©2009 Nancy Goldstone; (P)2009 Tantor
"Resilient Queen Joanna of Naples (1326-1382) weathered overwhelming political challenges, financial ruin and a papal-run murder trial for the death of her Hungarian husband - all by age 22. Veteran author Goldstone...expertly describes bloodthirsty 14th-century politics and the complex family entanglements that encouraged siblings and cousins to clash over kingdoms like toddlers brawling over toys. Adding to the fray was Joanna's military support for "anti-pope" Clement VII against Pope Urban VI, ultimately helping create the Great Schism." (Publishers Weekly)
This is an excellent book describing a formidable woman, made all the more amazing in the fact that her story has dropped into obscurity. Long before Queen Elizabeth I, the prototype of strong female leaders, Queen Joanna led Naples for an almost 40 year reign. During these turbulent times of war and disease, she repeatedly managed to get the upper hand and provide a stable government. Unlike a male leader able to lead soldiers into battle, she had to have a husband able to lead the fight on her behalf. Unfortunately, all but her last husband, decided to break agreements and try to take power for himself. Not only did she deal with scheming (and sometimes violent) husbands, she also had to handle relatives with rival claims. Plus she had to negotiate with a few different popes during her reign. As a young queen, she managed to outwit the Pope. He sent a representative to run her government, so she refused to send the annual tribute to the Pope since she wasn't in charge of her government. When her first husband was murdered, she had to face the Pope in order to defend herself of the charges. The beginning of the book describes Joanna's journey to the Pope through areas decimated by plague. One of the issues that I thought of through this book is the fateful (bad) decision of Joanna's mother-in-law. In order to calm the family quarrels, a double wedding of Joanna and her sister to the Hungarian family members was planned to ensure peace. However, after Joanna and Andrew of Hungary were married, his mother decided to break the agreement so that her other son could make another match to expand their prospects. Joanna's grandfather Robert the Wise was so incensed by this that on his deathbed he specified in his will that Andrew would never be crowned king. Joanna would try to calm the tension after his death. But after Andrew was murdered, the feud raged again. Unlike Queen Elizabeth, Queen Joanna didn't have a happy ending, finally caught up in the family fight. I had no knowledge of Queen Joanna before this book. I am glad I stumbled upon it.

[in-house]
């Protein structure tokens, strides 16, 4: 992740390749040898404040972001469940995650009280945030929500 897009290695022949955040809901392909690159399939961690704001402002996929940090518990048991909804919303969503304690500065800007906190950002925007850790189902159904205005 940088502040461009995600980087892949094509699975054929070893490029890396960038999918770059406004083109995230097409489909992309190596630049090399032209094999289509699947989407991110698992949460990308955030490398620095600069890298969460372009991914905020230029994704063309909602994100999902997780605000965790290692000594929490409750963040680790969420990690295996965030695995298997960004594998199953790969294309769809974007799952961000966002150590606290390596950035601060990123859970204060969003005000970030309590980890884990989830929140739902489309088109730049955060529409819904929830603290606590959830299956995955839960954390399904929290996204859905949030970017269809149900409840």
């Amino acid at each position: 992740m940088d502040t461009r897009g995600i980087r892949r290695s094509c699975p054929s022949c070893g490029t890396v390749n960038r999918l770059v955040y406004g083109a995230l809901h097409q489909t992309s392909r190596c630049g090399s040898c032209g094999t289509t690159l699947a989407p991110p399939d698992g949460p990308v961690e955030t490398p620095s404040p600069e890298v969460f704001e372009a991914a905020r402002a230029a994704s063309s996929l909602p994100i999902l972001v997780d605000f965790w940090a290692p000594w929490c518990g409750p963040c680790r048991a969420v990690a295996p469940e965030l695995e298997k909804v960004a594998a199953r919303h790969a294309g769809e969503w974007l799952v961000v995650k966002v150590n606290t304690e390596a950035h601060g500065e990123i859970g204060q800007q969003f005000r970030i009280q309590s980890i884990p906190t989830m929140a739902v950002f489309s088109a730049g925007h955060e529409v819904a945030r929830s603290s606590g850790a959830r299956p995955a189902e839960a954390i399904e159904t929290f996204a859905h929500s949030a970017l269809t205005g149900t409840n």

NOTE: stay with the book until the very end (even past the currency) since the Nazis become part of the story about Joanna's archive.
The subject matter is slightly interesting, but certainly not engrossing. The narration is the most annoying part - the different voices used to portray the different people is unnecessary and quite inane. The book seems to spend more time on the political turmoil of 14th century Italy and Europe (did ANYONE rule peacefully in that century?) than about Joanna herself.
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